By Max Silverstone
For our final Shabbaton, we stayed at a lakeside resort in Ein Gev, on the Eastern side of the Kinneret (Sea of Galilee). In addition to hiking together, swimming together, learning together and spending shabbat together, this weekend was defined for me by our bonfires on the beach. On Thursday night, after we all got to tie dye our own Nachshon shirts, we gathered at the smooth and serene shores of the Kinneret to spend time together as a cohort laughing, eating, singing, and bonding.
Running this bonfire was a great way for many of us to use the same skills we use at our various camps. The fire was prepared by fellows who also do that very same job over the summer. We enjoyed s’mores and banana boats (bananas filled with chocolate and marshmallows, wrapped in tinfoil and put over a fire). This got to run smoothly because a few fellows took initiative to organize the food and help distribute it in an orderly manner, something every camp counselor knows all too well. Most importantly to me, we sang many songs together, in English and Hebrew, familiar and new. We were led by Leah Sherin, Hannah Taylor, and myself singing and playing guitar, and Adina Samuels accompanying on the violin. I also brought some basic percussion instruments, and got to pass them around to fellows who wanted to use them to add to our beautiful sound. The four of who lead the singing all had combined experience in the four major denominations of American Judaism, and this added priceless value to our making music together. The cohort sang together on the beach while the fire burned, learning each others’ music, while we watched the still waters of the Kinneret, with the holy city of Tiberias on the other side.
While planning music for the bonfire, I talked to fellows and other friends about what songs to use. Along with breaking out some classics I’ve known for years, I also learned a few new songs, that I heard other people in the cohort might be familiar with, even if I did not grow up singing them at camp. It was incredible to see other people knowing and getting into the music they had known for years, but I had only known for a few days. It really made me feel the beauty of participating in a program that brings together Jews from all backgrounds. Music breaks down the barriers between denominations, between political differences, and between the towns, synagogues, youth groups, schools, and camps we come from.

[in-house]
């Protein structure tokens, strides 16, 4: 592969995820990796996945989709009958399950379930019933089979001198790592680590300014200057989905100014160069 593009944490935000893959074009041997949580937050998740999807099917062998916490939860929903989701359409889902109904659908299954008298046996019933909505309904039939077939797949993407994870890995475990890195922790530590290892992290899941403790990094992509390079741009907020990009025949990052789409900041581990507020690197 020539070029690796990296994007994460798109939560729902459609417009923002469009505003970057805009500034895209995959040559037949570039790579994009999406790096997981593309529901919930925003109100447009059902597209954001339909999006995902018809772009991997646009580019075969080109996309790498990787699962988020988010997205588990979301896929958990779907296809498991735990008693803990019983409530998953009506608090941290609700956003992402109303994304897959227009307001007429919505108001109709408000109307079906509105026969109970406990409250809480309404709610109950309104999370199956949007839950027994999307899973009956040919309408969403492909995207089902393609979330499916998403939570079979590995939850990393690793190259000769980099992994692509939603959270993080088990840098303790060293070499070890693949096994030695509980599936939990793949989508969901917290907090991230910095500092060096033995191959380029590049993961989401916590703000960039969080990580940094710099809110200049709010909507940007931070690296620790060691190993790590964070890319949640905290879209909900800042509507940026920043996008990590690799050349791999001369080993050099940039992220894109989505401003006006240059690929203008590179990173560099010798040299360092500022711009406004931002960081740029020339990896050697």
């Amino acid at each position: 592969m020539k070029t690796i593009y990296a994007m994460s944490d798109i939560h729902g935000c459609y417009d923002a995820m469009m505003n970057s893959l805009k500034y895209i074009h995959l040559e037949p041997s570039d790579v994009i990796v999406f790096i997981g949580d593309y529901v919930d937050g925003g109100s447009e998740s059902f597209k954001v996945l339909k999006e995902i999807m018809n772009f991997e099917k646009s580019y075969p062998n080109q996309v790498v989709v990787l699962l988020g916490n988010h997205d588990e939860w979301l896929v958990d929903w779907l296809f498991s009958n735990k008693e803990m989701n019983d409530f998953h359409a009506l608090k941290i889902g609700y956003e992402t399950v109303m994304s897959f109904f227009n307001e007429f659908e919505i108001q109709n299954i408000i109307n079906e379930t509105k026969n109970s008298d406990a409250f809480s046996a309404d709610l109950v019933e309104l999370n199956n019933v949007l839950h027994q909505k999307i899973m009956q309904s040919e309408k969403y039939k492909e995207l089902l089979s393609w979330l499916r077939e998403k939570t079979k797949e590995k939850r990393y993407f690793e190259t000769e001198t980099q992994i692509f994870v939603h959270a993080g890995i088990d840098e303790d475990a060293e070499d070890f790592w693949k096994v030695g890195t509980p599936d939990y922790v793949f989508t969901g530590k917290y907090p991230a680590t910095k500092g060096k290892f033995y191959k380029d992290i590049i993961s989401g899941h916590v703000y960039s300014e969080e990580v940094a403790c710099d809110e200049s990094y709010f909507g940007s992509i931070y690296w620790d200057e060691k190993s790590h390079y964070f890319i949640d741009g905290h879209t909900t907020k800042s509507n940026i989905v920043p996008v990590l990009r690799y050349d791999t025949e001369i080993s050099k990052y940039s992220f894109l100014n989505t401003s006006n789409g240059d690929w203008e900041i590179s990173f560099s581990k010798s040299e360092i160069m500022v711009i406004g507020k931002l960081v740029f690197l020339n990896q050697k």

Songs do not necessarily belong to one denomination, do not (usually) carry any political value, and do not put some people over others. Music is art, and if there’s a good song, anyone can listen to it, learn it, and most importantly, sing it and find value in it.
In just a few short weeks, I will find myself back in the queit town of Wingdale, in upstate New York, for another incredible summer on music staff at Camp Ramah in the Berkshires. While we may not have one of the four holy cities on the other side of the lake, or may not even be in the holy land, I can still take back my experience from Nachshon to camp. Part of my job at camp is to play music at campfires, just like at the beach in Ein Gev. I will not only use songs that I know the campers will know from previous summers at camp, or what they hear on the radio, but I will also use music that I learned from my fellow fellows here in Israel. The best way to describe singing around a campfire is magical, and I hope that at camp this summer, I can reveal some of the beauty and magic that I got to experience on that unforgettable night in Ein Gev.